I can’t remember ever visiting (or even noticing) a nail salon in the UK, but there seem to be lots in the US. It took me several years to venture into one and then several years to go back, because the smell of the chemicals is powerful. But now painted toenails are a sign that summer’s on its way in our house. (I like wearing flip flops.)
The salons are generally staffed by immigrants. I’ve often wondered about their backgrounds and lives and some have answered my questions and chatted a little, but mostly they don’t. Many seem to have very limited English, although some have lived here for many years.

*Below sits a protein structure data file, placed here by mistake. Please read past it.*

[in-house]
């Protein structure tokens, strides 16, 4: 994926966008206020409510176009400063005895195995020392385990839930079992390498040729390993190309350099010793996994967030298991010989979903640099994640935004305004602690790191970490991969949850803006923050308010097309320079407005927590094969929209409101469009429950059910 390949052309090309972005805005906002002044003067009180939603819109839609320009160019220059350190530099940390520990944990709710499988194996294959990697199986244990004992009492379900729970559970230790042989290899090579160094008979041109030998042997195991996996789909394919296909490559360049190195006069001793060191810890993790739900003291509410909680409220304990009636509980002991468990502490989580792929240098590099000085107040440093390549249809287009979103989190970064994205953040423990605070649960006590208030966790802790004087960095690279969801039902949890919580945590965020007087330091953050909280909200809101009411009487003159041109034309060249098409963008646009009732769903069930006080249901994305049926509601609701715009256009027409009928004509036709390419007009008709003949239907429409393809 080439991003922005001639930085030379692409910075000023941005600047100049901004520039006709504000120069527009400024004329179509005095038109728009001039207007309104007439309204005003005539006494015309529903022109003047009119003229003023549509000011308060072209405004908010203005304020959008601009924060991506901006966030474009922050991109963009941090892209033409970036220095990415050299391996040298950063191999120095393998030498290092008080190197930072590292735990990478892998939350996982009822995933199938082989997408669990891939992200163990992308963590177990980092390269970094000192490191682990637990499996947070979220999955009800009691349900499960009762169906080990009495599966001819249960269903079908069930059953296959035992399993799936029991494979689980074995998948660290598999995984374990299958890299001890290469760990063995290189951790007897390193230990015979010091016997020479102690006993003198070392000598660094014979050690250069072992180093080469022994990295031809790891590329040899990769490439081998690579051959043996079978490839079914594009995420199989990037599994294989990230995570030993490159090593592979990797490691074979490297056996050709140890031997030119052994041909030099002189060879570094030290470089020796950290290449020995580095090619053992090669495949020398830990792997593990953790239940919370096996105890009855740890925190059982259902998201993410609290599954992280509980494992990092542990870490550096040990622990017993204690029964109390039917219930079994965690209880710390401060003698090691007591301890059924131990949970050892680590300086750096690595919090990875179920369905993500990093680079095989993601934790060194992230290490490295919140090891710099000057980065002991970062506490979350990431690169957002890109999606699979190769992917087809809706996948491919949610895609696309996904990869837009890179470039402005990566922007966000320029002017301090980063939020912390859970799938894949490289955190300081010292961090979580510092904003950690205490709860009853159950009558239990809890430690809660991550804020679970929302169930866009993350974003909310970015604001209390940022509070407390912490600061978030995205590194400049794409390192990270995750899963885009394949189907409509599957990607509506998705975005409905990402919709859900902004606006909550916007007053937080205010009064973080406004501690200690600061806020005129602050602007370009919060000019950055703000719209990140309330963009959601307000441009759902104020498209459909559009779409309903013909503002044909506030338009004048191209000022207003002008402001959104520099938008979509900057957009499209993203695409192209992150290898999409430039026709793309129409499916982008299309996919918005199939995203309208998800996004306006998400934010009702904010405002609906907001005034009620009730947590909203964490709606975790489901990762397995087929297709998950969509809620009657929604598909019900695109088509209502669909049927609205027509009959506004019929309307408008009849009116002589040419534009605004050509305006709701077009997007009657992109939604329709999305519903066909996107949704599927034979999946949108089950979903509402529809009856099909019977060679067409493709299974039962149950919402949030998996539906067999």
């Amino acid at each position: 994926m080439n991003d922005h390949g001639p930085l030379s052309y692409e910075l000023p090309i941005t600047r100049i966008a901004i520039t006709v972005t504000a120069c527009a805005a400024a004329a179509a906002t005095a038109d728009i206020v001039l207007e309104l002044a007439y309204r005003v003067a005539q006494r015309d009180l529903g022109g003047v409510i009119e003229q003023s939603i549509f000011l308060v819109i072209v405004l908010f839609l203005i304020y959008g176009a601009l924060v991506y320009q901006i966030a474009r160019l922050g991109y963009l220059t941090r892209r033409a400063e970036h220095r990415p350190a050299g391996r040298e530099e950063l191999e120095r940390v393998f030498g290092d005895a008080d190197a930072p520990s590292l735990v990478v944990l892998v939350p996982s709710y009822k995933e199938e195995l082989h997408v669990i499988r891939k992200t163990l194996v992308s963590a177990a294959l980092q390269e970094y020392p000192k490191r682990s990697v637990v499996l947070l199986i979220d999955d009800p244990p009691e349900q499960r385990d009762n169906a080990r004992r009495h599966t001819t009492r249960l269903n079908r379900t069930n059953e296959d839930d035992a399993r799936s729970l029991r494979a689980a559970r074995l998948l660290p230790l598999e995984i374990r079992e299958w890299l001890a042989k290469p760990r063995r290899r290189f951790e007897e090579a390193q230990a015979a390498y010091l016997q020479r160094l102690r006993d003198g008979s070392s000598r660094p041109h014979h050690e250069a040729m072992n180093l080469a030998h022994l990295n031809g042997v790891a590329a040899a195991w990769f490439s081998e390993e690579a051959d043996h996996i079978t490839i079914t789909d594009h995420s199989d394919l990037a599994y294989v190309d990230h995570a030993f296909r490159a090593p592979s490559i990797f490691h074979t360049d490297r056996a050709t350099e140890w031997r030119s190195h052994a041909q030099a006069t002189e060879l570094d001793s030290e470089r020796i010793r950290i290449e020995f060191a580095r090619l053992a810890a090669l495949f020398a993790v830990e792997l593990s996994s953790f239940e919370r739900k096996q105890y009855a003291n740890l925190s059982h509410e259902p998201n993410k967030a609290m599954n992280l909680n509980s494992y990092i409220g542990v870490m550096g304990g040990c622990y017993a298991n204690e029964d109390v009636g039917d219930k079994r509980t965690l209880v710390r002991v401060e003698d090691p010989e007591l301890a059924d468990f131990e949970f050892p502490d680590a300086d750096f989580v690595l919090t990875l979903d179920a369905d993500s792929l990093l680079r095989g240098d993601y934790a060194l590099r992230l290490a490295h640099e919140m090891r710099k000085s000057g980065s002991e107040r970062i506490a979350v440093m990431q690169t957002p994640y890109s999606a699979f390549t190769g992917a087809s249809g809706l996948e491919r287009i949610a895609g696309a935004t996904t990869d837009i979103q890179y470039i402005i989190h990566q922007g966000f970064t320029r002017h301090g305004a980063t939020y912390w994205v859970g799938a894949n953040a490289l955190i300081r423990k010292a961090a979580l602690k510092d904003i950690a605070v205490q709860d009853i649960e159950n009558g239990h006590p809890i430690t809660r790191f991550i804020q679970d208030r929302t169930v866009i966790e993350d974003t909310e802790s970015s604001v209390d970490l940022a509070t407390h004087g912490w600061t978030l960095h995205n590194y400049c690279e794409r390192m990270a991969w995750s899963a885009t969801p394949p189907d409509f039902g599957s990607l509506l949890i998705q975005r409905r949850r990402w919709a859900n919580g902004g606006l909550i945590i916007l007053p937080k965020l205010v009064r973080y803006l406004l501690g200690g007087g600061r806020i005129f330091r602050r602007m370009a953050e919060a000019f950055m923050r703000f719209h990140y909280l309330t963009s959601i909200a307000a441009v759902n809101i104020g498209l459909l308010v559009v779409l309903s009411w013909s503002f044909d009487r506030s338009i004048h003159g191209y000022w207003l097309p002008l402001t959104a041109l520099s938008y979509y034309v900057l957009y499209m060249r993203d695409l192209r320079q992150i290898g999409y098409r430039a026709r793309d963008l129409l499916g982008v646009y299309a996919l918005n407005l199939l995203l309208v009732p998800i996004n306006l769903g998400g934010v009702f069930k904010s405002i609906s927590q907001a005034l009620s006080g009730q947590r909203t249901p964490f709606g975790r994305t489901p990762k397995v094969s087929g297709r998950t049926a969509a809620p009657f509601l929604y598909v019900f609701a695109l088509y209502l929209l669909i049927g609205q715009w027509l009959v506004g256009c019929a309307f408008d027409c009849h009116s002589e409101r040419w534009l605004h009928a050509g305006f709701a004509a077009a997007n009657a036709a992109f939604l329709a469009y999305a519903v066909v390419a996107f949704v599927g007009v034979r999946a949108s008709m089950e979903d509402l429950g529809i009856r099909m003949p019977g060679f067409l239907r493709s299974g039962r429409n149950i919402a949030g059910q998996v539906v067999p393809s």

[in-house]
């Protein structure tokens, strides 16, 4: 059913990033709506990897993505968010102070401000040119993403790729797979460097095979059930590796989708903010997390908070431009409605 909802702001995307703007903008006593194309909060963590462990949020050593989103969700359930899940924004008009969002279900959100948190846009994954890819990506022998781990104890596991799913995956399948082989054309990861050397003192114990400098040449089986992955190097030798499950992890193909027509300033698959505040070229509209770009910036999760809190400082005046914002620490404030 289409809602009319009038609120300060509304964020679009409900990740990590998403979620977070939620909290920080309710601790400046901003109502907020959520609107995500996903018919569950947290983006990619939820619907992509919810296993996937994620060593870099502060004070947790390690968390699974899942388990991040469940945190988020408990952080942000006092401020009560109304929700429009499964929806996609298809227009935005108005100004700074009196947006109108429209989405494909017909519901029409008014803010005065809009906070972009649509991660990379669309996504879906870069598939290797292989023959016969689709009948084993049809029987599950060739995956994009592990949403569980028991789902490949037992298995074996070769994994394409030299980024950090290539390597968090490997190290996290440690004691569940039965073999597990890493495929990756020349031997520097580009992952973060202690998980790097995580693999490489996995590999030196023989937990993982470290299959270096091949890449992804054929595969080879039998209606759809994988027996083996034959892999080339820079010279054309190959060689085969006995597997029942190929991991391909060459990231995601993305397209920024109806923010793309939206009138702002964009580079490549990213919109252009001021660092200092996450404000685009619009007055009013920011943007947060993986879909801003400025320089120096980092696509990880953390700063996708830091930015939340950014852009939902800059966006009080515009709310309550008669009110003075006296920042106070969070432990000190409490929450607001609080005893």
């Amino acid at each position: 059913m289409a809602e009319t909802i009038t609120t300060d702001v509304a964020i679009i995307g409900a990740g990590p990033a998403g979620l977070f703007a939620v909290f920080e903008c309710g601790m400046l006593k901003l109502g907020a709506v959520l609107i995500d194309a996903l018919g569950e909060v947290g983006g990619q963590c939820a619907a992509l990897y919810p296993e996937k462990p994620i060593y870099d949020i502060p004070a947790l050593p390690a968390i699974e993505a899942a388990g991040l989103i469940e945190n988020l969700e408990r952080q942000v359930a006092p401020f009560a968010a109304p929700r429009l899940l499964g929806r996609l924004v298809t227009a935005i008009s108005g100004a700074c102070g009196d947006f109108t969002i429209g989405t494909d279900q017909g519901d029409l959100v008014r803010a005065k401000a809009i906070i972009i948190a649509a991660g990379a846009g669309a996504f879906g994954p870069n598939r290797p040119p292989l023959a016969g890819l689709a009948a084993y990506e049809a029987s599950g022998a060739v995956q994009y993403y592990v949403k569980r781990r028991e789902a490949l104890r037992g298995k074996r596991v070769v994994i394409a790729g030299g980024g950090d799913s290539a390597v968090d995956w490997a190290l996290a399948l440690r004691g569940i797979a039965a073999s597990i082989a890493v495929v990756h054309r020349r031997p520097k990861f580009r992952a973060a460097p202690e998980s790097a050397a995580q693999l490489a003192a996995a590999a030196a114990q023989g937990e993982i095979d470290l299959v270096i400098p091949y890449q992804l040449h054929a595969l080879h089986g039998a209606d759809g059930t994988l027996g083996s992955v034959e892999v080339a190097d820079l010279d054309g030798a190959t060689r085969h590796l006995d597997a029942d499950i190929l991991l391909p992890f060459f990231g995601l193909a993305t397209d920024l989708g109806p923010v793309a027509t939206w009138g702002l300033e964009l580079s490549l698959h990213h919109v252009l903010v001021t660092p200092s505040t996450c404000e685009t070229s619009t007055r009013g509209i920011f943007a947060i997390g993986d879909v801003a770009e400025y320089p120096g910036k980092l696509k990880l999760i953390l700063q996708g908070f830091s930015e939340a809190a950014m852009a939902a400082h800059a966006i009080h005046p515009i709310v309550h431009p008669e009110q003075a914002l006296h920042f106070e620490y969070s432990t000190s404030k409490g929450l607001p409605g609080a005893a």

So I was intrigued when one of my students on an MA TESOL course chose Nail Salon workers for a needs analysis project. It was a tough assignment because the technicians didn’t want to talk to her – I’ll let you read why. But the results were fascinating and she’s very kindly agreed to let me publish them here.
So I’m delighted to share ‘English for Nail Technicians in New York’ by Connie Sargent:
Some things that struck me in particular were:
- [The ESP need to] Teach American ideas of relaxation and indulgence
- [That] Interaction is made more complicated by physical contact
- Every [customer] interview referred to a fear that nail technicians are talking about them to other nail technicians
Did you find anything striking too?